Stories from over 90 years of SEW-EURODRIVE: Klaus Höfer

Marketing through the ages since 1983

Klaus Höfer (middle, 1st from r.)
Klaus Höfer (middle, 1st from r.)

I started at SEW in 1983. At the time, the sales department was still located at the headquarters on Durlacher Strasse. We then moved into the present headquarters a year later. My first task was to direct and coordinate sales consulting and sales promotion.

This had previously been the responsibility of various people at various locations, not only at the headquarters in Durlacher Strasse but also farther afield, such as in Garbsen near Hanover. In addition to solving customer-specific technical problems, my responsibilities also included managing technical documentation and advising company management on questions of product policy. I came from a company that was very much characterized by electronically regulated drive technology, but the focal points at SEW-EURODRIVE at the time of my arrival were AC gearmotors and AC motors, with only a small portion of DC motors and corresponding controllers.

The beginnings of the direct current technology

Several of the employees in Sales Consulting were responsible for the DC control technology that was still being produced at SEW-EURODRIVE at that time. This was a legacy from the recent merger of SEW-EURODRIVE and Obermoser. Obermoser was a representative of direct current technology and controllable drives. SEW-EURODRIVE had then integrated the technology, and several of my employees were also specially active in an advisory capacity for Sales or were even selling products of this type directly. At the time, this was still feasible and acceptable for the relatively small turnover that was being realized in this area. But then the question presented itself: How do we want to expand this? First of all, we had a look at where we were and where we wanted to be. The people who were part of my team also needed to be brought somewhat physically closer in order to promote exchanges. In addition, we had to provide training courses, not only for salespeople who had previously had little experience with direct current technology, but also for customers. The integration of direct current technology in German sales, which at the time was comprised of six departments with three to five employees each in Bruchsal and at the regional offices – some of them autonomous and some of them branch offices – was part of my area of responsibility.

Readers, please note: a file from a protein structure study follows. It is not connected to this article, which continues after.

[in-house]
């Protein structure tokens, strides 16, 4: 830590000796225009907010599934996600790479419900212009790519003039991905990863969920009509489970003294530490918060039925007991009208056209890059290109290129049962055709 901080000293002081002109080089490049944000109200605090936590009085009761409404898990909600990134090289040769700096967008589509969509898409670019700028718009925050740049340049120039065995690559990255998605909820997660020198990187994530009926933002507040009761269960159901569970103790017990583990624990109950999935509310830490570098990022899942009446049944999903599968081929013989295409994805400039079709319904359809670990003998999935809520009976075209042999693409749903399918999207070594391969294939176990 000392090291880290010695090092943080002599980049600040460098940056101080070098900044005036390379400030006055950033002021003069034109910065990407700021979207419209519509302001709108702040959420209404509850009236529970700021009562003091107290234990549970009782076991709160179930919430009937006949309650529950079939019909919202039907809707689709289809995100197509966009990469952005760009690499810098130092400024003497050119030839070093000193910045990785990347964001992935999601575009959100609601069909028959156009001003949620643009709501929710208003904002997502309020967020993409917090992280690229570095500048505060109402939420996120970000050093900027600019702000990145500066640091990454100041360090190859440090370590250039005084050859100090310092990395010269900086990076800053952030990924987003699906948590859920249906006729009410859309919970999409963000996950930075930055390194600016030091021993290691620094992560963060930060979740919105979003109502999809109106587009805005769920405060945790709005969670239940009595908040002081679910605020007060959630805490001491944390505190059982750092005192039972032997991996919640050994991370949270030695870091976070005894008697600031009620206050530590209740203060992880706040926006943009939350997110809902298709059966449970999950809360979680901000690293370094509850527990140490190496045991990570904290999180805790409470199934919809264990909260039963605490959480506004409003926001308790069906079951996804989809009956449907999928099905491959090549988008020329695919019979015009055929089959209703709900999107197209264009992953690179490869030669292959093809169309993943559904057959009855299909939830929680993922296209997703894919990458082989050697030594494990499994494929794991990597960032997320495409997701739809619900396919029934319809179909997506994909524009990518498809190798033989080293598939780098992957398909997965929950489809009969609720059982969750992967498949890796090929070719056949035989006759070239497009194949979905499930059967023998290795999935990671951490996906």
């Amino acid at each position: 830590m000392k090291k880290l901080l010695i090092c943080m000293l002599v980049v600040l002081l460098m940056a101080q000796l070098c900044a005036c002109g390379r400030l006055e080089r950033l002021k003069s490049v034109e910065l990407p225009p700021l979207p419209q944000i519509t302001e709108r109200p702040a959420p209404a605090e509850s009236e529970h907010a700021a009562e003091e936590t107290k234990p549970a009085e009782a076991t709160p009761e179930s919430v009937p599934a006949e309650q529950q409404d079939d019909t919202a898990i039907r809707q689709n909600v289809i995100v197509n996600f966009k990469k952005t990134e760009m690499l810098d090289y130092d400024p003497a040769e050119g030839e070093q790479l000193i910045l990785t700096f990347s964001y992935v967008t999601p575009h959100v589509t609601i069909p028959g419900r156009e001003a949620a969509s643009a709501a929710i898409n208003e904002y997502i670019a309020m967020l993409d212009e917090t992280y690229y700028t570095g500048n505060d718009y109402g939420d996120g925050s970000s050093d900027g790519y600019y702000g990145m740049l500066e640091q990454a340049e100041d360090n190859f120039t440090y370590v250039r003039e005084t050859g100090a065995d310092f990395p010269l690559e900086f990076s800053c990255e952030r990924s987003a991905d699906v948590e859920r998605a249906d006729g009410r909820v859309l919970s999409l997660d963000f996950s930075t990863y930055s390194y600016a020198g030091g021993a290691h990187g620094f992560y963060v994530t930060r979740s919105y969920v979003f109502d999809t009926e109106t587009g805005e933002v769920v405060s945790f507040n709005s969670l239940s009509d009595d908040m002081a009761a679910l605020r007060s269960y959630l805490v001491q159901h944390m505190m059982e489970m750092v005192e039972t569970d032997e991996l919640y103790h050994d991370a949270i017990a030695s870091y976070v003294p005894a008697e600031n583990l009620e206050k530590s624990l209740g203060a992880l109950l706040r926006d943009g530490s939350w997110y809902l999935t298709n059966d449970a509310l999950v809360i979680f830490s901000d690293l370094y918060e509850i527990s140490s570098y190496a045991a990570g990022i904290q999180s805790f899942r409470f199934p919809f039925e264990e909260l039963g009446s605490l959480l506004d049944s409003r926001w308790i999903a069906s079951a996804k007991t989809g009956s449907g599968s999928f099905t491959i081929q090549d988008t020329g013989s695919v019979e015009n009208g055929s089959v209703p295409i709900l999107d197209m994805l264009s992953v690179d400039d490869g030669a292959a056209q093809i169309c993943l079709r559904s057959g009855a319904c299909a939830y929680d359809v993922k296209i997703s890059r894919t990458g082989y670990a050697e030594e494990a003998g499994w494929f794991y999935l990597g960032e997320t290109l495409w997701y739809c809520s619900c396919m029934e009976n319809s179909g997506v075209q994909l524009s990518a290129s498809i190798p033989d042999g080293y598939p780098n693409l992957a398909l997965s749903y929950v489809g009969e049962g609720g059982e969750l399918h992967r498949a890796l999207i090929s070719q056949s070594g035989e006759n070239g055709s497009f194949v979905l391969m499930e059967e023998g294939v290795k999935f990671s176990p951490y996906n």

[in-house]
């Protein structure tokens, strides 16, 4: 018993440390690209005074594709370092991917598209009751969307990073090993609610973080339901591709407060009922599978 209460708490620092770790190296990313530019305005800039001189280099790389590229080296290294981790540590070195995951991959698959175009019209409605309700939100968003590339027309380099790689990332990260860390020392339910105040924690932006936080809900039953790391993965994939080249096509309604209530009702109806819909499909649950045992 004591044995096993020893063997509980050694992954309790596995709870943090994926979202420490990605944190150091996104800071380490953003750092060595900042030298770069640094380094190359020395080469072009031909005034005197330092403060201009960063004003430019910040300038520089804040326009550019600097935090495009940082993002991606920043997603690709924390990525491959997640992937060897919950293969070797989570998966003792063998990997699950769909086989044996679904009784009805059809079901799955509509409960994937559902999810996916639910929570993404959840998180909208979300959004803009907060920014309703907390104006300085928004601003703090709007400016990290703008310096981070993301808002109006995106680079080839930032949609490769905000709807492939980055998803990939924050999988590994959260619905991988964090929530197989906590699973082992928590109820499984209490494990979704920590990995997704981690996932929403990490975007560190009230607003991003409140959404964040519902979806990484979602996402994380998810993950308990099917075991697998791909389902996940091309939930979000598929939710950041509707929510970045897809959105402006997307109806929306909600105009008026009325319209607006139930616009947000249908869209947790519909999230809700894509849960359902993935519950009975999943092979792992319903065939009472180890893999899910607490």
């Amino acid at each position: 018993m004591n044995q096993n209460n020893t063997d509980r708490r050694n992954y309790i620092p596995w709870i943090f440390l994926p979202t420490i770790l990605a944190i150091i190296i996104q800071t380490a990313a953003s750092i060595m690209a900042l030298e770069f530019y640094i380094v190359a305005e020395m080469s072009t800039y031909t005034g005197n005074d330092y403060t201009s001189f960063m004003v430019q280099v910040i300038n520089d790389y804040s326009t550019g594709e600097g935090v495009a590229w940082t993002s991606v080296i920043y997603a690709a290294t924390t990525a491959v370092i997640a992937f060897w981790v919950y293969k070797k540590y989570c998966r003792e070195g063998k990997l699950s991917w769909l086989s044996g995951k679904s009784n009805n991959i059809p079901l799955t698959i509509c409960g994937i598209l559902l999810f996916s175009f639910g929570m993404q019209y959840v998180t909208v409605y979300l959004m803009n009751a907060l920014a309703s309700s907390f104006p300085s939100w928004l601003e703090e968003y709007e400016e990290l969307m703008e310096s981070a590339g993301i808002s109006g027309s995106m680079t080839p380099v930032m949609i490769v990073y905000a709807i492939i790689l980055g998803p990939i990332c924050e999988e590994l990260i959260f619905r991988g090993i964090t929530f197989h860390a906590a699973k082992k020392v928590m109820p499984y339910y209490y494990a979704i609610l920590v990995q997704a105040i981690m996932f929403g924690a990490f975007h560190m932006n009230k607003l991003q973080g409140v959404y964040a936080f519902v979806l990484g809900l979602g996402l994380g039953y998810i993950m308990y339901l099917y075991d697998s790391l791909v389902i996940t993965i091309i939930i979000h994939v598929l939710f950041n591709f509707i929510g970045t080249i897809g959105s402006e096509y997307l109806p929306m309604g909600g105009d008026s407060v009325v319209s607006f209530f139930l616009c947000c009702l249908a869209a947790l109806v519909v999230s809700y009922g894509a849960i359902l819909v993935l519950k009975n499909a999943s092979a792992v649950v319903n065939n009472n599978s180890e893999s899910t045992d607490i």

Initial skepticism toward the frequency inverter technology

Starting in 1983/1984, SEW began promoting direct current technology more forcefully. Parallel to this activity, the first trials in the development of frequency inverters were being held at the Garbsen/Hanover Sales office. Ernst Blickle and Mr. Engel, at the time Managing Director for Sales, were initially skeptical about frequency inverter technology and considered it simply a plaything for technology freaks. Uncontrolled AC technology and DC drive technology functioned well, more or less, and the majority of customer wishes were met. It was, however, clear that direct current technology was increasingly being replaced on the market by inverter technology. Consequently, following the move of the test developers from Garbsen to Bruchsal, development efforts for frequency inverters were increased.

By around 1985/1986, AC technology had triumphed, although I myself witnessed Ernst Blickle say to Mr. Trümpler, who was at the time Head of Electronics Development, "Isn't what you are doing there just a toy? I know what we have. We have a great deal of success with the modular system, with AC technology, with gear units and gearmotors, and that is simply where the resources are, that is what provides us with turnover."